These pages appear to be copies of the first set. The headers on the pages differ, and the second set is not a verbatim copy, but the bulk of the text is the same. On the copy of the answers, the names of the signatures are typed.
This envelope is 9 1/2" x 4 1/8". It is yellowish and somewhat stained in the lower left corner. It's sturdy, apparently heavier than 20# paper. As with the envelope holding the transcription of Louis Curdt's statement, I believe the printing was by Jean La Forêt. The documents shown above were folded and in this envelope when I received everything.
These two sets of documents are reminiscent of the Louis Curdt set in that Jean made an extra copy. I wonder if he was afraid that someone was going to try to take the original? Or he may have just taken this type of precaution all the time. After all, he kept all sorts of items that I've written about previously, even empty envelopes. He was very good at saving things.
We've seen the response to one of the questions posed of Emile Petit previously. In the first part of Emma's handwritten narrative, she quoted Petit's answer to question #10 (although she had an incorrect given name for the witness). So that narrative must have been written after February 2, 1920, the date Jean wrote that he had received Petit's answers.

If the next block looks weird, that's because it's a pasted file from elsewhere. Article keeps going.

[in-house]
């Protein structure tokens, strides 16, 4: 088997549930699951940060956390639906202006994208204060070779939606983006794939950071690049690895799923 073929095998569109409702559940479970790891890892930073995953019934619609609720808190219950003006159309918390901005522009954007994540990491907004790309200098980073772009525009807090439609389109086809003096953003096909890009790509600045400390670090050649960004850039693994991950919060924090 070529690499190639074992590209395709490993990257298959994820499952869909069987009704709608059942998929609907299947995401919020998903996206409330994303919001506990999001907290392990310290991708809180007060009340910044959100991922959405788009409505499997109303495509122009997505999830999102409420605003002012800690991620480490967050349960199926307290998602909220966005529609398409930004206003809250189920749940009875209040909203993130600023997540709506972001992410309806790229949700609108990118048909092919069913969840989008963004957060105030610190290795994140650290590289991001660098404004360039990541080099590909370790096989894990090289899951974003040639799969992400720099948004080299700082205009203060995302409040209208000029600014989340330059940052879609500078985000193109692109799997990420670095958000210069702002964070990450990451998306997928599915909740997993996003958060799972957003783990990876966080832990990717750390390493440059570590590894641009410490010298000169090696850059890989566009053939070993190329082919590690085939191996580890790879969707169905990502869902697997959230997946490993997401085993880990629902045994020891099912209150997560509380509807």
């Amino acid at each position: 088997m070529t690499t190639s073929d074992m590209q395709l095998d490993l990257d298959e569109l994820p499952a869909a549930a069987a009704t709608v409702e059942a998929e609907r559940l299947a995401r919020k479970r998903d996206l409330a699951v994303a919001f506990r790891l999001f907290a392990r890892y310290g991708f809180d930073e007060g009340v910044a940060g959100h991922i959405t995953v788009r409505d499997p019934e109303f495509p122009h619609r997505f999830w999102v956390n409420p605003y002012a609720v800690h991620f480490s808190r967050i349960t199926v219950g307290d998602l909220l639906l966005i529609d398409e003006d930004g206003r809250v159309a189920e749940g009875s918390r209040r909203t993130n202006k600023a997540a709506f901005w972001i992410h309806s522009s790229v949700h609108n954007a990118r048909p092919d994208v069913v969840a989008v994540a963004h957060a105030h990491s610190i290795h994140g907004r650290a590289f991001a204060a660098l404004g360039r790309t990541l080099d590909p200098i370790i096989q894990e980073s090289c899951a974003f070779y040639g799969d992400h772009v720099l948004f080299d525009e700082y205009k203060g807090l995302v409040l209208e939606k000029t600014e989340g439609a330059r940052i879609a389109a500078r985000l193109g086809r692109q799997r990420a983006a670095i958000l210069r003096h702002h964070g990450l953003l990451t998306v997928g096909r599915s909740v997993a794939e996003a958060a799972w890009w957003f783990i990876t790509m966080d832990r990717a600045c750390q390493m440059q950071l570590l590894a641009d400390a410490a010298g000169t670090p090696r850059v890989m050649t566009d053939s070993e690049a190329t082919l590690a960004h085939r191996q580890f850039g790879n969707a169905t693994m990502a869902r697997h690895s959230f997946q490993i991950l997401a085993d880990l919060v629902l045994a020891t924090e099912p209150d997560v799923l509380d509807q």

The rest of the questions and answers don't make a totally damning case against Louis Curdt, but he doesn't come off looking very good. Neither does Emma's mother, Elizabeth. Actually, neither does Petit, who said "I don't know" a lot. On the other hand, he probably really didn't know.
When I posted the certificate for Emile Petit and Emma Schafer's marriage, I wondered at the time who the witnesses were, and now we have the answer: Fortin, who was Petit's landlord at the hotel in which he was staying in Clayton, and Claud, a restaurant owner in Clayton. Petit doesn't really seem to have known either one, and of course he didn't know how Curdt knew them.
Emma wrote in the second part of her narrative that she and Jean had taken "legal advice", and that is referenced here: "The case is good and a good result can be expected. This is the honest belief of several good lawyers." Unfortunately, Jean and Emma did not have the money to press the case, and it would appear that Emma's children either could not or would not help her as was suggested: "the children would help her in proportion in the expenses of the Court and the lawyers." I'm guessing no court case was ever filed.
Four of Petit's responses to Jean's questions referred to Pete Bruno. Bruno was the only person Petit knew who could verify Petit's information about what really happened at the time of Emma's marriage, and who might know more about what was going on. Jean included a copy of the newspaper clipping about Bruno's death in this packet. There's nothing in the description of the accident in which Bruno died to suggest that it was anything but an accident; maybe the fact that Bruno had died and was therefore unavailable to provide any additional information was the ultimate reason Jean and Emma did not pursue a court case.